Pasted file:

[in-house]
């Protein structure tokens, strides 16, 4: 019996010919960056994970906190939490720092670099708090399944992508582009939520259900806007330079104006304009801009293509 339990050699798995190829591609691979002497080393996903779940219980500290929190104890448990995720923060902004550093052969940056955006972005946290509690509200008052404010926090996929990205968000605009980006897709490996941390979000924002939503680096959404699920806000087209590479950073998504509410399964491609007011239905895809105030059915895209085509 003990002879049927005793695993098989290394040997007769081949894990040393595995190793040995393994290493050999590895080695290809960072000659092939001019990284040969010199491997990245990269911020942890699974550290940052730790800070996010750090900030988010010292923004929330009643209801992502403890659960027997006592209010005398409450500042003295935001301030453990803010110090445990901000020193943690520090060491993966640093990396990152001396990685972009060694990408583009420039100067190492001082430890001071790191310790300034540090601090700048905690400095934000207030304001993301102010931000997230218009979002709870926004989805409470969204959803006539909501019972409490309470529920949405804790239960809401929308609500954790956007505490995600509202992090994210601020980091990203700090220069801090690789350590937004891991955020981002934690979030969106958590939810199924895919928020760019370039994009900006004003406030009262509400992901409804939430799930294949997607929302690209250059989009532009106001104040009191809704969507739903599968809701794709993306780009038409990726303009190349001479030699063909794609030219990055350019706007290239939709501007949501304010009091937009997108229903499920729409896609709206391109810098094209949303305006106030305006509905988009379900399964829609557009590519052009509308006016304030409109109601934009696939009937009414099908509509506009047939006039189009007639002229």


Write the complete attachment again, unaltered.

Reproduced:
[in-house]
């Protein structure tokens, strides 16, 4: 019996010919960056994970906190939490720092670099708090399944992508582009939520259900806007330079104006304009801009293509 339990050699798995190829591609691979002497080393996903779940219980500290929190104890448990995720923060902004550093052969940056955006972005946290509690509200008052404010926090996929990205968000605009980006897709490996941390979000924002939503680096959404699920806000087209590479950073998504509410399964491609007011239905895809105030059915895209085509 003990002879049927005793695993098989290394040997007769081949894990040393595995190793040995393994290493050999590895080695290809960072000659092939001019990284040969010199491997990245990269911020942890699974550290940052730790800070996010750090900030988010010292923004929330009643209801992502403890659960027997006592209010005398409450500042003295935001301030453990803010110090445990901000020193943690520090060491993966640093990396990152001396990685972009060694990408583009420039100067190492001082430890001071790191310790300034540090601090700048905690400095934000207030304001993301102010931000997230218009979002709870926004989805409470969204959803006539909501019972409490309470529920949405804790239960809401929308609500954790956007505490995600509202992090994210601020980091990203700090220069801090690789350590937004891991955020981002934690979030969106958590939810199924895919928020760019370039994009900006004003406030009262509400992901409804939430799930294949997607929302690209250059989009532009106001104040009191809704969507739903599968809701794709993306780009038409990726303009190349001479030699063909794609030219990055350019706007290239939709501007949501304010009091937009997108229903499920729409896609709206391109810098094209949303305006106030305006509905988009379900399964829609557009590519052009509308006016304030409109109601934009696939009937009414099908509509506009047939006039189009007639002229």